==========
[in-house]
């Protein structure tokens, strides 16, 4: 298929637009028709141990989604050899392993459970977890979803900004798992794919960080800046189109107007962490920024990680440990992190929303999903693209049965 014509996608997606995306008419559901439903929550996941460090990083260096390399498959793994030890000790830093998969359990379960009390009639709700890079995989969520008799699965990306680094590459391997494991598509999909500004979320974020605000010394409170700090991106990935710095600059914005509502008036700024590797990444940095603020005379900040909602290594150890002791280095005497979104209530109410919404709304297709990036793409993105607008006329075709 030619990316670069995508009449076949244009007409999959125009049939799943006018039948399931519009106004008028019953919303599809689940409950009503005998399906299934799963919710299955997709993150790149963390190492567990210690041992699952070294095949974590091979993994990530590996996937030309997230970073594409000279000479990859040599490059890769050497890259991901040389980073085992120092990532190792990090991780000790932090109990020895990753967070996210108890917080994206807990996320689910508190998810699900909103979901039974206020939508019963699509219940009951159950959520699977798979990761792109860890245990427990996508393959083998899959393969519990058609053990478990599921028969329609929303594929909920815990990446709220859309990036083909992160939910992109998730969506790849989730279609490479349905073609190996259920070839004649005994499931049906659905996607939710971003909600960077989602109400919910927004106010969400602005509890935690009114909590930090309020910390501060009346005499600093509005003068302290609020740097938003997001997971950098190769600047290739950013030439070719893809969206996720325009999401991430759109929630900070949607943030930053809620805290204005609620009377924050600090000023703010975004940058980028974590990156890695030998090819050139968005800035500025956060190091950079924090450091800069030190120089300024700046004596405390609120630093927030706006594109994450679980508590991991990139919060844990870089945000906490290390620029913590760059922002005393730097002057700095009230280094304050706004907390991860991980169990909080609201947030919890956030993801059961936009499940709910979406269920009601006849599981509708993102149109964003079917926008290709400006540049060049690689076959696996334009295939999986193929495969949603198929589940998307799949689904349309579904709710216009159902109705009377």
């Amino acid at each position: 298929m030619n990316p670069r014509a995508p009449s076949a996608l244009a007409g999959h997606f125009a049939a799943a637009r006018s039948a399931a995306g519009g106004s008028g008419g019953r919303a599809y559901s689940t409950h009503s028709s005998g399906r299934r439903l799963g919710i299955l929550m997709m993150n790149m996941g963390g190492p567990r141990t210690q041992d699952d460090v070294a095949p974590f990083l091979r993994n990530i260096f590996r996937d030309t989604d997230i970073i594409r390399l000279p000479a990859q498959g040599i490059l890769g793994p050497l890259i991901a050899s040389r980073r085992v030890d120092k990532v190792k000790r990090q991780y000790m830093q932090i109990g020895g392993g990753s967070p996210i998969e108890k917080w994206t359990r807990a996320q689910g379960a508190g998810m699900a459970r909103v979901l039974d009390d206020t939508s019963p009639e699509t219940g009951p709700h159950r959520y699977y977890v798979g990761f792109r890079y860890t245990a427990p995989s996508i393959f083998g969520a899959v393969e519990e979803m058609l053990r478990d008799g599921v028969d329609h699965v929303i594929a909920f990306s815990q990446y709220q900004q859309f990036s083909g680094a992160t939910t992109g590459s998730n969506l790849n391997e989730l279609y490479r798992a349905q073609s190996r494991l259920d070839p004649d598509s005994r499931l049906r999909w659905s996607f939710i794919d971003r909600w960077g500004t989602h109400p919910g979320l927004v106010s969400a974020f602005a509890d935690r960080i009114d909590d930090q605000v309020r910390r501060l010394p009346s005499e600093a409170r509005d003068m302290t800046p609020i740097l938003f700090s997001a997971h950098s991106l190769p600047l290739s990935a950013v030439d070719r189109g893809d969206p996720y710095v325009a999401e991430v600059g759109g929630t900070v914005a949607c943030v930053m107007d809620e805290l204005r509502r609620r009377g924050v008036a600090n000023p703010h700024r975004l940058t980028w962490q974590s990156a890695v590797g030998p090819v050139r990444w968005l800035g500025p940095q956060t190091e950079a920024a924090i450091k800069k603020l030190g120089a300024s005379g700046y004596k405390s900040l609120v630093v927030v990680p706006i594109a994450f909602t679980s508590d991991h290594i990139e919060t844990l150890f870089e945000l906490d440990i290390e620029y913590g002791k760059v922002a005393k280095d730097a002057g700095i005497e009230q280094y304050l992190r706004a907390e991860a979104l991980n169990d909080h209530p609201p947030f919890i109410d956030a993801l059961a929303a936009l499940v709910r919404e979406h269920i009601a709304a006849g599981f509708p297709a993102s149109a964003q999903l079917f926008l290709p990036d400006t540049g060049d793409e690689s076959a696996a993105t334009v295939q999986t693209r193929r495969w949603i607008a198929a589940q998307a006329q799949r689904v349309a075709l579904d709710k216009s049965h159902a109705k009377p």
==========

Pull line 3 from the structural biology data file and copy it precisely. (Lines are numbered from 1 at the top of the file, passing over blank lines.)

């Amino acid at each position: 298929m030619n990316p670069r014509a995508p009449s076949a996608l244009a007409g999959h997606f125009a049939a799943a637009r006018s039948a399931a995306g519009g106004s008028g008419g019953r919303a599809y559901s689940t409950h009503s028709s005998g399906r299934r439903l799963g919710i299955l929550m997709m993150n790149m996941g963390g190492p567990r141990t210690q041992d699952d460090v070294a095949p974590f990083l091979r993994n990530i260096f590996r996937d030309t989604d997230i970073i594409r390399l000279p000479a990859q498959g040599i490059l890769g793994p050497l890259i991901a050899s040389r980073r085992v030890d120092k990532v190792k000790r990090q991780y000790m830093q932090i109990g020895g392993g990753s967070p996210i998969e108890k917080w994206t359990r807990a996320q689910g379960a508190g998810m699900a459970r909103v979901l039974d009390d206020t939508s019963p009639e699509t219940g009951p709700h159950r959520y699977y977890v798979g990761f792109r890079y860890t245990a427990p995989s996508i393959f083998g969520a899959v393969e519990e979803m058609l053990r478990d008799g599921v028969d329609h699965v929303i594929a909920f990306s815990q990446y709220q900004q859309f990036s083909g680094a992160t939910t992109g590459s998730n969506l790849n391997e989730l279609y490479r798992a349905q073609s190996r494991l259920d070839p004649d598509s005994r499931l049906r999909w659905s996607f939710i794919d971003r909600w960077g500004t989602h109400p919910g979320l927004v106010s969400a974020f602005a509890d935690r960080i009114d909590d930090q605000v309020r910390r501060l010394p009346s005499e600093a409170r509005d003068m302290t800046p609020i740097l938003f700090s997001a997971h950098s991106l190769p600047l290739s990935a950013v030439d070719r189109g893809d969206p996720y710095v325009a999401e991430v600059g759109g929630t900070v914005a949607c943030v930053m107007d809620e805290l204005r509502r609620r009377g924050v008036a600090n000023p703010h700024r975004l940058t980028w962490q974590s990156a890695v590797g030998p090819v050139r990444w968005l800035g500025p940095q956060t190091e950079a920024a924090i450091k800069k603020l030190g120089a300024s005379g700046y004596k405390s900040l609120v630093v927030v990680p706006i594109a994450f909602t679980s508590d991991h290594i990139e919060t844990l150890f870089e945000l906490d440990i290390e620029y913590g002791k760059v922002a005393k280095d730097a002057g700095i005497e009230q280094y304050l992190r706004a907390e991860a979104l991980n169990d909080h209530p609201p947030f919890i109410d956030a993801l059961a929303a936009l499940v709910r919404e979406h269920i009601a709304a006849g599981f509708p297709a993102s149109a964003q999903l079917f926008l290709p990036d400006t540049g060049d793409e690689s076959a696996a993105t334009v295939q999986t693209r193929r495969w949603i607008a198929a589940q998307a006329q799949r689904v349309a075709l579904d709710k216009s049965h159902a109705k009377p």